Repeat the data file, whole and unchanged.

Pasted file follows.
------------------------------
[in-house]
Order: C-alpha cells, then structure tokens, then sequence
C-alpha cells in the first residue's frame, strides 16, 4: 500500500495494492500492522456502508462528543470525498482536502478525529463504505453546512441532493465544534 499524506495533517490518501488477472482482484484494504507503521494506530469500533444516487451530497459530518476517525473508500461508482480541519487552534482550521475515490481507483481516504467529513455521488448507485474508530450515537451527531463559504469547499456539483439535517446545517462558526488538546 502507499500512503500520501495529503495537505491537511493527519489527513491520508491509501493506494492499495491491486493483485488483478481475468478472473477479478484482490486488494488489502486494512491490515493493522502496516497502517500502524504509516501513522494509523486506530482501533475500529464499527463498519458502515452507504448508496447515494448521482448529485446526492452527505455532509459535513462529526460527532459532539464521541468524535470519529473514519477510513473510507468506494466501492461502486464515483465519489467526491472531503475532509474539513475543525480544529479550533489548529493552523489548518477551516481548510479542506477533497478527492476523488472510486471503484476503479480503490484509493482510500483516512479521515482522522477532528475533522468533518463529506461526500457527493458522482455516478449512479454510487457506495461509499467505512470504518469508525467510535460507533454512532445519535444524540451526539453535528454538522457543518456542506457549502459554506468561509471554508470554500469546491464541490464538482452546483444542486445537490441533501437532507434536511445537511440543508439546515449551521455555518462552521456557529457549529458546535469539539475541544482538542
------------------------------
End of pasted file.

[in-house]
Order: C-alpha cells, then structure tokens, then sequence
C-alpha cells in the first residue's frame, strides 16, 4: 500500500495494492500492522456502508462528543470525498482536502478525529463504505453546512441532493465544534 499524506495533517490518501488477472482482484484494504507503521494506530469500533444516487451530497459530518476517525473508500461508482480541519487552534482550521475515490481507483481516504467529513455521488448507485474508530450515537451527531463559504469547499456539483439535517446545517462558526488538546 502507499500512503500520501495529503495537505491537511493527519489527513491520508491509501493506494492499495491491486493483485488483478481475468478472473477479478484482490486488494488489502486494512491490515493493522502496516497502517500502524504509516501513522494509523486506530482501533475500529464499527463498519458502515452507504448508496447515494448521482448529485446526492452527505455532509459535513462529526460527532459532539464521541468524535470519529473514519477510513473510507468506494466501492461502486464515483465519489467526491472531503475532509474539513475543525480544529479550533489548529493552523489548518477551516481548510479542506477533497478527492476523488472510486471503484476503479480503490484509493482510500483516512479521515482522522477532528475533522468533518463529506461526500457527493458522482455516478449512479454510487457506495461509499467505512470504518469508525467510535460507533454512532445519535444524540451526539453535528454538522457543518456542506457549502459554506468561509471554508470554500469546491464541490464538482452546483444542486445537490441533501437532507434536511445537511440543508439546515449551521455555518462552521456557529457549529458546535469539539475541544482538542